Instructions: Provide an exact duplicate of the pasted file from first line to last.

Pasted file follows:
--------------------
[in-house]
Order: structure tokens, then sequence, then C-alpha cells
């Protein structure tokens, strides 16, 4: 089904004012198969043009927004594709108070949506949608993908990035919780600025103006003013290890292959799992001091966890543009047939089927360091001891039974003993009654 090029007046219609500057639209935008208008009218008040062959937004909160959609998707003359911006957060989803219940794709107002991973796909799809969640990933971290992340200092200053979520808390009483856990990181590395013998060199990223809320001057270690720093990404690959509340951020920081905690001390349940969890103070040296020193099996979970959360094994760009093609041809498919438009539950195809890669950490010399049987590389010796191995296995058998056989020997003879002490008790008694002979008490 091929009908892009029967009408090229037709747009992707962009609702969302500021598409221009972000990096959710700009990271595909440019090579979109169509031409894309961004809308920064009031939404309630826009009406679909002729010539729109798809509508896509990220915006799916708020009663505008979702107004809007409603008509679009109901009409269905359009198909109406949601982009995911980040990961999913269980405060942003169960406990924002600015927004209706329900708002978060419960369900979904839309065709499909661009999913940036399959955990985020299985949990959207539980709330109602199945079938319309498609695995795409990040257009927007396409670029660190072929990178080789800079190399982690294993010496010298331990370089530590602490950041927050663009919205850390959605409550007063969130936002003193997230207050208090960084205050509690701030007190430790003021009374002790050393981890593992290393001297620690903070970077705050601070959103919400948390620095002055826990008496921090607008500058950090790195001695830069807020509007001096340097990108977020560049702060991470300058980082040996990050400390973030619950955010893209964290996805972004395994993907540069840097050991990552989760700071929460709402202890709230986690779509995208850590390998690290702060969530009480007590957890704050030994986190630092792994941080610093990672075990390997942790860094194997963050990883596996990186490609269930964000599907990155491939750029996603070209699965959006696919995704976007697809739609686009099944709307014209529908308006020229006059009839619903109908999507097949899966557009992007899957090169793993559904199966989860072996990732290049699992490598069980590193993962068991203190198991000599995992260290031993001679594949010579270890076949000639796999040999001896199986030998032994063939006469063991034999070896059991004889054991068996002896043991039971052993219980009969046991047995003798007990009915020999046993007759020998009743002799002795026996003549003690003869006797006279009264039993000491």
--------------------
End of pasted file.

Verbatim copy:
[in-house]
Order: structure tokens, then sequence, then C-alpha cells
């Protein structure tokens, strides 16, 4: 089904004012198969043009927004594709108070949506949608993908990035919780600025103006003013290890292959799992001091966890543009047939089927360091001891039974003993009654 090029007046219609500057639209935008208008009218008040062959937004909160959609998707003359911006957060989803219940794709107002991973796909799809969640990933971290992340200092200053979520808390009483856990990181590395013998060199990223809320001057270690720093990404690959509340951020920081905690001390349940969890103070040296020193099996979970959360094994760009093609041809498919438009539950195809890669950490010399049987590389010796191995296995058998056989020997003879002490008790008694002979008490 091929009908892009029967009408090229037709747009992707962009609702969302500021598409221009972000990096959710700009990271595909440019090579979109169509031409894309961004809308920064009031939404309630826009009406679909002729010539729109798809509508896509990220915006799916708020009663505008979702107004809007409603008509679009109901009409269905359009198909109406949601982009995911980040990961999913269980405060942003169960406990924002600015927004209706329900708002978060419960369900979904839309065709499909661009999913940036399959955990985020299985949990959207539980709330109602199945079938319309498609695995795409990040257009927007396409670029660190072929990178080789800079190399982690294993010496010298331990370089530590602490950041927050663009919205850390959605409550007063969130936002003193997230207050208090960084205050509690701030007190430790003021009374002790050393981890593992290393001297620690903070970077705050601070959103919400948390620095002055826990008496921090607008500058950090790195001695830069807020509007001096340097990108977020560049702060991470300058980082040996990050400390973030619950955010893209964290996805972004395994993907540069840097050991990552989760700071929460709402202890709230986690779509995208850590390998690290702060969530009480007590957890704050030994986190630092792994941080610093990672075990390997942790860094194997963050990883596996990186490609269930964000599907990155491939750029996603070209699965959006696919995704976007697809739609686009099944709307014209529908308006020229006059009839619903109908999507097949899966557009992007899957090169793993559904199966989860072996990732290049699992490598069980590193993962068991203190198991000599995992260290031993001679594949010579270890076949000639796999040999001896199986030998032994063939006469063991034999070896059991004889054991068996002896043991039971052993219980009969046991047995003798007990009915020999046993007759020998009743002799002795026996003549003690003869006797006279009264039993000491």